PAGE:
Saturday, July 23, 2016

Socializing Your Puppy

If you adopt a puppy, there are several things you need to do for your new pet. The most common one that comes to mind is taking a puppy out to the bathroom. While a routine can help potty train a puppy in less time than many people expect. it’s important to understand that small puppies can’t physically resist the need to go for more than a few hours. So if you want to prevent accidents, you and the rest of your household need to take the puppy out quite frequently.

Socializing is another important part of starting a puppy off right. Although this task is easier to overlook than potty training, it’s still something that’s quite essential. Since proper socializing can mean the difference between a well-adjusted adult dog or one that’s always fearful, we want to dive into exactly what you need to know and do:

The When and Why of Socializing

When a puppy is between 8 and 16 weeks old, it’s going to experience a lot of changes over the course of that 2 month span. Specifically, this is when a puppy does a lot of maturing. If puppies go through this transition and aren’t properly exposed to plenty of stimuli from the outside world, it can put them on a path to be fearful for the rest of their lives.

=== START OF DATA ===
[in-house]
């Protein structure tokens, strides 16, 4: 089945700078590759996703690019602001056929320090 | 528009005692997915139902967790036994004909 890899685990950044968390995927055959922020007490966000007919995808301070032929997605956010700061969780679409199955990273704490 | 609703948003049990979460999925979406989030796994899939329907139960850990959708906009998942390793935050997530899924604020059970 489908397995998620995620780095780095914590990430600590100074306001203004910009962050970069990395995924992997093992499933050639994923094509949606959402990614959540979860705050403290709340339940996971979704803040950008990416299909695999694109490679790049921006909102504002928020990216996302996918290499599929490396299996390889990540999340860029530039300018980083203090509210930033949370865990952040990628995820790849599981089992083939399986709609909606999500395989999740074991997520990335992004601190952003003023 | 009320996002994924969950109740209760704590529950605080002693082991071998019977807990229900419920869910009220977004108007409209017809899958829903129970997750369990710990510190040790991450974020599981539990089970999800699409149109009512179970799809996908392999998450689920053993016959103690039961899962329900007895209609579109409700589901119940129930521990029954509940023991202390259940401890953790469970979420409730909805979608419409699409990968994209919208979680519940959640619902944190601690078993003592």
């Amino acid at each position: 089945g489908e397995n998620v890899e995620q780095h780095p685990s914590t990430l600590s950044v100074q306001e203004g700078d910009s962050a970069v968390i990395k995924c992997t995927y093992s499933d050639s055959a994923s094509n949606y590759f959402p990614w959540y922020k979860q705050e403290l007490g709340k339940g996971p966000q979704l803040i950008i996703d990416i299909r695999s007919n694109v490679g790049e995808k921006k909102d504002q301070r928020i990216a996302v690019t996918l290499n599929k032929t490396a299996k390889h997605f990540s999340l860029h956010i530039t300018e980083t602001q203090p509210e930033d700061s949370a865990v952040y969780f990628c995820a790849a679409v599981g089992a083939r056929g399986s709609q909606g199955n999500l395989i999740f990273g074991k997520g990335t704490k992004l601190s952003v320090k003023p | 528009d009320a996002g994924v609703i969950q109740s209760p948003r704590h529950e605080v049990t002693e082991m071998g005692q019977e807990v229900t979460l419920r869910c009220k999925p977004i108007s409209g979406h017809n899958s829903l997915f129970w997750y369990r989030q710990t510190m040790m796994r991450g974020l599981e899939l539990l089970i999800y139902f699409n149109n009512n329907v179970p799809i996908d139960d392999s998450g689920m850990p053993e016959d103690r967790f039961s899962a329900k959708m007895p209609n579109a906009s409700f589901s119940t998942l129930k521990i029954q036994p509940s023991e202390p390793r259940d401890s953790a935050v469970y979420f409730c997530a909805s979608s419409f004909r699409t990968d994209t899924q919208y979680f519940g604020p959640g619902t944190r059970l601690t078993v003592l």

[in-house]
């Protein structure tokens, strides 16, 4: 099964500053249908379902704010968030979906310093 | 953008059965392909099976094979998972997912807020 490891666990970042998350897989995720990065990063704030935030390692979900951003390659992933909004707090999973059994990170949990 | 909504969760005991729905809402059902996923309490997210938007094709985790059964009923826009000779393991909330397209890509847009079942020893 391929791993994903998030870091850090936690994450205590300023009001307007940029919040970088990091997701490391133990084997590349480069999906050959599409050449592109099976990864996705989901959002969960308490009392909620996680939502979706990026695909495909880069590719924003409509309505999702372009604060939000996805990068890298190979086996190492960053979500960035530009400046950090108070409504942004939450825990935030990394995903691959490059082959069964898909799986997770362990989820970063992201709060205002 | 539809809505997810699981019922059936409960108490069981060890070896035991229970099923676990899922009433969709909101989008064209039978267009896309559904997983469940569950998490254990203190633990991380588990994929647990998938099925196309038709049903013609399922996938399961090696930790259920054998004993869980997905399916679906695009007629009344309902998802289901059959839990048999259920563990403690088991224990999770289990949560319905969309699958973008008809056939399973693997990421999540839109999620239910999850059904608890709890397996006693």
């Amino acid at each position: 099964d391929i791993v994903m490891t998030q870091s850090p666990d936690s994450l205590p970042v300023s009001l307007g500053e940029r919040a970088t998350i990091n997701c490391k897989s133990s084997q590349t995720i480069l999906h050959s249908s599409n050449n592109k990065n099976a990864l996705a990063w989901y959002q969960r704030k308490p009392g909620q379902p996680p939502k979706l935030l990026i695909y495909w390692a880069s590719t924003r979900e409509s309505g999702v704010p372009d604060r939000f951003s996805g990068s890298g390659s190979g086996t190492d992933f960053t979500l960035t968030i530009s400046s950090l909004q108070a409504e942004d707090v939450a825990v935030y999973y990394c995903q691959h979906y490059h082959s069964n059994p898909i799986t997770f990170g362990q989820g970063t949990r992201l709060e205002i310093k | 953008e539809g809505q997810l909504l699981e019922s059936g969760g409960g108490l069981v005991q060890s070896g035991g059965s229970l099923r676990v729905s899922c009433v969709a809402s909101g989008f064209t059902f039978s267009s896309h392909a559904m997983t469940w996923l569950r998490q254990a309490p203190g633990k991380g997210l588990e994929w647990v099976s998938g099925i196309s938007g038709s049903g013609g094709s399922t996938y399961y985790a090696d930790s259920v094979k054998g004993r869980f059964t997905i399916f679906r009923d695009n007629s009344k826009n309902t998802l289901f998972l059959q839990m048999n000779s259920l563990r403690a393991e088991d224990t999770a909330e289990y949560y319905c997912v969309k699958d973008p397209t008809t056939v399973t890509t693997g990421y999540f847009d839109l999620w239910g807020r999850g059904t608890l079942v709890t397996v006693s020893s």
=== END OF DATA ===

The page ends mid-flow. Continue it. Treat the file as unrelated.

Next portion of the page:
The Best Approach to Socializing

Now that we’ve covered when socializing should take place and why it matters, we want to dig into the practical steps you can follow. When a puppy is adopted, it’s best for them to stay with their mother and siblings until 8 weeks. Then a puppy can be adopted and introduced to a new home. Following the timeline of getting a puppy at 8 weeks and putting plenty of effort into socializing them over the next 2 months is what all dog professionals recommend.

In terms of what you should expose your puppy to during the socialization phase, the best rule of thumb is anything the dog may come into contact with in the future. From taking your puppy with you when you visit a friend’s house to letting your dog interact with children, these types of experiences will form positive associations in your puppy’s mind. One helpful trick is if you have any concerns about how your puppy will react to a specific situation, simply bring along some delicious pet treats that you can use to keep your pup feeling good about what’s happening.

Keep in mind that dog parks are the one major exception to the rule of socializing. There’s nothing wrong with individually introducing a puppy to other dogs or cats under proper supervision. But because of the often chaotic nature of the dog park, it’s best save that experience until a dog passes the 16 week mark.

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